The ecological significance and habitat restoration effectiveness of environmentally sensitive (ES) mooring

Mr Lincoln Wong1,2, Dr Tim Lynch2, Dr Rick  Stuart-Smith1, Mr Andrew Martini2, Mrs Lauren Hardiman2, Dr Jeff Ross1

1Institute for Marine and Antarctic Studies, University of Tasmania, Hobart, Australia, 2CSIRO, Battery Point, Australia


With the steady increase in both commercial and recreational boating activities, there is a parallel increase in demand for boat storage infrastructures. One of the common on-site storage methods included the use of moorings within a sheltered area. Yet, traditional mooring design can be detrimental to the surrounding benthic habitat due to the repeated mechanical disturbance from the mooring chain’s movement. This repeated disturbance have demonstrated to impact critical habitats such as seagrass meadows and habitat for the critically endangered spotted handfish (Brachionichthys australis) population. The notable impact from moorings have driven the development of environmentally sensitive (ES) mooring designs, yet currently, there is a limited number of ES mooring adaptations and comprehensive studies on their ecological effects. This experimental trial replaced multiple existing mooring to an ES mooring setup, allowing for a direct lateral and temporal comparison between chain mooring and ES mooring design. Our survey provided first-hand experience on the deployment requirement for replacing existing mooring to ES mooring setup, through a combination of field experience and engineering/ spatial modelling, providing insight on common logistical constraint faced by manager.  In addition, we conducted  a Before-After-Control-Impact (BACI) style experiment to survey the demersal fish and infaunal communities adjacent to traditional mooring and ES mooring site, in order to document the changes and potential recovery overtime. Through this multi-disciplinary approach, this study will assess the ecological effectiveness and developing decision-making pathway using technical data obtained to aid future management and the conservation of critically endangered species.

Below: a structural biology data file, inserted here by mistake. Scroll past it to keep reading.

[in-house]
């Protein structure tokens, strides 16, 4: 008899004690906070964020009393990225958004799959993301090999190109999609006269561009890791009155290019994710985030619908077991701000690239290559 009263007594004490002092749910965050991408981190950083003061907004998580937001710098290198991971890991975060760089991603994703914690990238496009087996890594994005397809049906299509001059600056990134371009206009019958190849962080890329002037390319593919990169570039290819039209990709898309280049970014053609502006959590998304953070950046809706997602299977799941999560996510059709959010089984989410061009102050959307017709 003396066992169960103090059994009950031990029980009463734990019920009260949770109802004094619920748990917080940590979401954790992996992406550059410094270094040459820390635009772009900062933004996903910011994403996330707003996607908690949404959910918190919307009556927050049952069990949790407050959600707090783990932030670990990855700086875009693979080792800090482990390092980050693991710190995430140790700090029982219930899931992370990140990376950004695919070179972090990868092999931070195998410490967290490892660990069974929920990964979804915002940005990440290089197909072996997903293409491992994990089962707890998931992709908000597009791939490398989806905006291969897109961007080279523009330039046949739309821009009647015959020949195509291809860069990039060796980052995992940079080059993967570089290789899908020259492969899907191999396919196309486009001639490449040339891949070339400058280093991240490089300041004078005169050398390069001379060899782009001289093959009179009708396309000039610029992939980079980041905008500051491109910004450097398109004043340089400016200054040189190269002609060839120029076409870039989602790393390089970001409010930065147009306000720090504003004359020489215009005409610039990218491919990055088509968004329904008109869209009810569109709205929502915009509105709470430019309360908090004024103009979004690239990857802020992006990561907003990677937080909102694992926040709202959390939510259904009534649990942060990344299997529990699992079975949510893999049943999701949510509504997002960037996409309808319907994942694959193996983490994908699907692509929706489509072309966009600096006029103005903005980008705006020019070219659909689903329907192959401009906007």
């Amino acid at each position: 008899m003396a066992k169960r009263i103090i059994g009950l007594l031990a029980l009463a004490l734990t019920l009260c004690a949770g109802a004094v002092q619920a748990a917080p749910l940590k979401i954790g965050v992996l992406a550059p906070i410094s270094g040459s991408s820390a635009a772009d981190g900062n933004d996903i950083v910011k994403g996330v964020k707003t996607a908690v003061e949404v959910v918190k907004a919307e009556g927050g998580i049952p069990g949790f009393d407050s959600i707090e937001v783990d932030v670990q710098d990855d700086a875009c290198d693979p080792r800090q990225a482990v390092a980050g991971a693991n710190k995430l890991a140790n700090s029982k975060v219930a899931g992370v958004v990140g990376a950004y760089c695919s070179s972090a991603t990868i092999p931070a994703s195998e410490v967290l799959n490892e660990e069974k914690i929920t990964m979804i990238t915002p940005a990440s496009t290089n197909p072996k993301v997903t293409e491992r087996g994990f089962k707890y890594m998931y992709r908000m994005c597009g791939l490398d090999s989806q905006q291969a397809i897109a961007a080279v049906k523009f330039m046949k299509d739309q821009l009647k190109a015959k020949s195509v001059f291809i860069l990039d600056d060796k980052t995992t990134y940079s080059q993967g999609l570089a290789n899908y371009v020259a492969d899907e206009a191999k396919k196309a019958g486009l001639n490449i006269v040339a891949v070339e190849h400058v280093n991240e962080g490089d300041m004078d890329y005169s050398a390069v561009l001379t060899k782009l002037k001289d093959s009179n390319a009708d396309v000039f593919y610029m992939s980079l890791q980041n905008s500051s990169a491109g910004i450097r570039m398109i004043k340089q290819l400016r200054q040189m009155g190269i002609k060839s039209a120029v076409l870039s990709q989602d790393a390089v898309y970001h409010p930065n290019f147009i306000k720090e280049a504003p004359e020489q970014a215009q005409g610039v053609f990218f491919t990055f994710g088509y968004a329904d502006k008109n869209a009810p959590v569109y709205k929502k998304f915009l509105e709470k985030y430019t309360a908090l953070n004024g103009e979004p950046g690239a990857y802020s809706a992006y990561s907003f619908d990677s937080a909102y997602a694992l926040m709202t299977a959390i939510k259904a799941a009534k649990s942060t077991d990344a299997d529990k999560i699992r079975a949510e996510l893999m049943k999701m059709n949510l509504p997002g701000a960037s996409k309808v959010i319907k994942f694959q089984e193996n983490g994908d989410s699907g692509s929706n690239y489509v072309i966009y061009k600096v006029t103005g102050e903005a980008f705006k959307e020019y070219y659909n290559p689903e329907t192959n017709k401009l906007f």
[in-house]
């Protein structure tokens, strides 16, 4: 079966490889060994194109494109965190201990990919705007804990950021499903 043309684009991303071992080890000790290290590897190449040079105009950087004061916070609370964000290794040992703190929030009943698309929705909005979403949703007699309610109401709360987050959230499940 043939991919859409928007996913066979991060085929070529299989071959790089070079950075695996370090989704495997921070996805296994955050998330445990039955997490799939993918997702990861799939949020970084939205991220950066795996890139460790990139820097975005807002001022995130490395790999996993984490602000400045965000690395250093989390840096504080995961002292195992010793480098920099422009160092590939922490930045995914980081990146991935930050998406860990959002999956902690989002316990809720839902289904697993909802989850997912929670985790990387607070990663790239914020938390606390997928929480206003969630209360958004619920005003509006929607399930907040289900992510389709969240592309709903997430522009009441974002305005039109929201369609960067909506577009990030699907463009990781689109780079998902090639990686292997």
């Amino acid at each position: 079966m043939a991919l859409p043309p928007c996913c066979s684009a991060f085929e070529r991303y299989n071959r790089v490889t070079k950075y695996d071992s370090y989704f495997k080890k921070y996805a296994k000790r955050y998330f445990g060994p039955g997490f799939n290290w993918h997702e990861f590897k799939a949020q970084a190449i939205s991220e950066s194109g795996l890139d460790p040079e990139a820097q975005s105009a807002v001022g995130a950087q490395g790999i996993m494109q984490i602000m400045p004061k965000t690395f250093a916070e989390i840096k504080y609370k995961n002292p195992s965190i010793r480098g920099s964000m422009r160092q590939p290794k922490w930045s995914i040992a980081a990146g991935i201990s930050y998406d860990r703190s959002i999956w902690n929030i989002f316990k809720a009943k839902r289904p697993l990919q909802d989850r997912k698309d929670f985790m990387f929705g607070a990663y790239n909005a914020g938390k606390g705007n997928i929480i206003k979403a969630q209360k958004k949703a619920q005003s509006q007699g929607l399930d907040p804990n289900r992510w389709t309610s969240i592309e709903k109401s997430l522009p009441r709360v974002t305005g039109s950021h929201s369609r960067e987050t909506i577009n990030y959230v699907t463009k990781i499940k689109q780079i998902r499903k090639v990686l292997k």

Lincoln is a PhD student with the Institute for Marine and Antarctic Studies, University of Tasmania, with a particular interest in population ecology and conservation biology. He has been working on the conservation program for the spotted handfish since 2015.